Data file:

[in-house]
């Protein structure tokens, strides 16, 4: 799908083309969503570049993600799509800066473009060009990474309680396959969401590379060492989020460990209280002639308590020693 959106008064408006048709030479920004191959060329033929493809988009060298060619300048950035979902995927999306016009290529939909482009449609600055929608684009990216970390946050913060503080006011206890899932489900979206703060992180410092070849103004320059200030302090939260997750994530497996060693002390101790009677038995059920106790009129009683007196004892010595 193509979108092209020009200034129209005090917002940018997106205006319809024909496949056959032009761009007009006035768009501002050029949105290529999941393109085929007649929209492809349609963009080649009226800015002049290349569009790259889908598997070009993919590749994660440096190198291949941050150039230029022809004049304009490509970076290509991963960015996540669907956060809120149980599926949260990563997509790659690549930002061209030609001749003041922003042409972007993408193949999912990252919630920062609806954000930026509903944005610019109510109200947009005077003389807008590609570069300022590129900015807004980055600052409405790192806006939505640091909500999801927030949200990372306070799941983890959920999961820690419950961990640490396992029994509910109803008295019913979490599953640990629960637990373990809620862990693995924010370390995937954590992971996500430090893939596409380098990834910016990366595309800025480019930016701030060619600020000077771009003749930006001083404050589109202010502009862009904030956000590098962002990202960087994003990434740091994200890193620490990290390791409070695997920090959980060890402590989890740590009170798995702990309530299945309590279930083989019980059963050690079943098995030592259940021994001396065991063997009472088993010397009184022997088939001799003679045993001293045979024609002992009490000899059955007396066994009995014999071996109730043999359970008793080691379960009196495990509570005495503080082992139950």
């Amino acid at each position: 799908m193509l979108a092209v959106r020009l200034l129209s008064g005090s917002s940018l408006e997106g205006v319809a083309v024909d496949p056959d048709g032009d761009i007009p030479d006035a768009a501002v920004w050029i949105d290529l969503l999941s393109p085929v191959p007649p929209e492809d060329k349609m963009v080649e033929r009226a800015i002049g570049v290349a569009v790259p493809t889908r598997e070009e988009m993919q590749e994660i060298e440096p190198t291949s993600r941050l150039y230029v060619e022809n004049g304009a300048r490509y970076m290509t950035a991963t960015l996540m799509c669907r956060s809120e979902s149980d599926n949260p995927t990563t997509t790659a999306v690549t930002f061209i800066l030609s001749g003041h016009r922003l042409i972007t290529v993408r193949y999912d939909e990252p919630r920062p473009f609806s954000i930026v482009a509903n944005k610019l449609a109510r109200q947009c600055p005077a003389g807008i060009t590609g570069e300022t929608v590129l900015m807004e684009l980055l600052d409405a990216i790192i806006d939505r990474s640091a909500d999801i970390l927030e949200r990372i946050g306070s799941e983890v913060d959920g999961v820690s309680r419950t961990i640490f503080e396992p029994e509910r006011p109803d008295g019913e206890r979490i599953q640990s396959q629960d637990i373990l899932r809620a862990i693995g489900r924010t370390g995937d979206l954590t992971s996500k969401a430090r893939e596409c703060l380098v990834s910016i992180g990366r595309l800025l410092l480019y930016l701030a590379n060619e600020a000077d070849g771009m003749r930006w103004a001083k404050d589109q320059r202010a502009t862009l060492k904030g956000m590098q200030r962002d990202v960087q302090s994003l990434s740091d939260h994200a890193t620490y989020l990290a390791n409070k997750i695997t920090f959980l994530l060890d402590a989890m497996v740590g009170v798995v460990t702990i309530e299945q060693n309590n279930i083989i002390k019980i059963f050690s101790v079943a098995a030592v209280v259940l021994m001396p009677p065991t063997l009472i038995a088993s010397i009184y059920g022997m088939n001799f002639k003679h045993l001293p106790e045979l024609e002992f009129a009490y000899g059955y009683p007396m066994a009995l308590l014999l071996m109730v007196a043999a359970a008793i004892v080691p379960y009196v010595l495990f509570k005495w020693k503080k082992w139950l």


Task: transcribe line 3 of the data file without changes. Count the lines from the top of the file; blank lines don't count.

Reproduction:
């Amino acid at each position: 799908m193509l979108a092209v959106r020009l200034l129209s008064g005090s917002s940018l408006e997106g205006v319809a083309v024909d496949p056959d048709g032009d761009i007009p030479d006035a768009a501002v920004w050029i949105d290529l969503l999941s393109p085929v191959p007649p929209e492809d060329k349609m963009v080649e033929r009226a800015i002049g570049v290349a569009v790259p493809t889908r598997e070009e988009m993919q590749e994660i060298e440096p190198t291949s993600r941050l150039y230029v060619e022809n004049g304009a300048r490509y970076m290509t950035a991963t960015l996540m799509c669907r956060s809120e979902s149980d599926n949260p995927t990563t997509t790659a999306v690549t930002f061209i800066l030609s001749g003041h016009r922003l042409i972007t290529v993408r193949y999912d939909e990252p919630r920062p473009f609806s954000i930026v482009a509903n944005k610019l449609a109510r109200q947009c600055p005077a003389g807008i060009t590609g570069e300022t929608v590129l900015m807004e684009l980055l600052d409405a990216i790192i806006d939505r990474s640091a909500d999801i970390l927030e949200r990372i946050g306070s799941e983890v913060d959920g999961v820690s309680r419950t961990i640490f503080e396992p029994e509910r006011p109803d008295g019913e206890r979490i599953q640990s396959q629960d637990i373990l899932r809620a862990i693995g489900r924010t370390g995937d979206l954590t992971s996500k969401a430090r893939e596409c703060l380098v990834s910016i992180g990366r595309l800025l410092l480019y930016l701030a590379n060619e600020a000077d070849g771009m003749r930006w103004a001083k404050d589109q320059r202010a502009t862009l060492k904030g956000m590098q200030r962002d990202v960087q302090s994003l990434s740091d939260h994200a890193t620490y989020l990290a390791n409070k997750i695997t920090f959980l994530l060890d402590a989890m497996v740590g009170v798995v460990t702990i309530e299945q060693n309590n279930i083989i002390k019980i059963f050690s101790v079943a098995a030592v209280v259940l021994m001396p009677p065991t063997l009472i038995a088993s010397i009184y059920g022997m088939n001799f002639k003679h045993l001293p106790e045979l024609e002992f009129a009490y000899g059955y009683p007396m066994a009995l308590l014999l071996m109730v007196a043999a359970a008793i004892v080691p379960y009196v010595l495990f509570k005495w020693k503080k082992w139950l």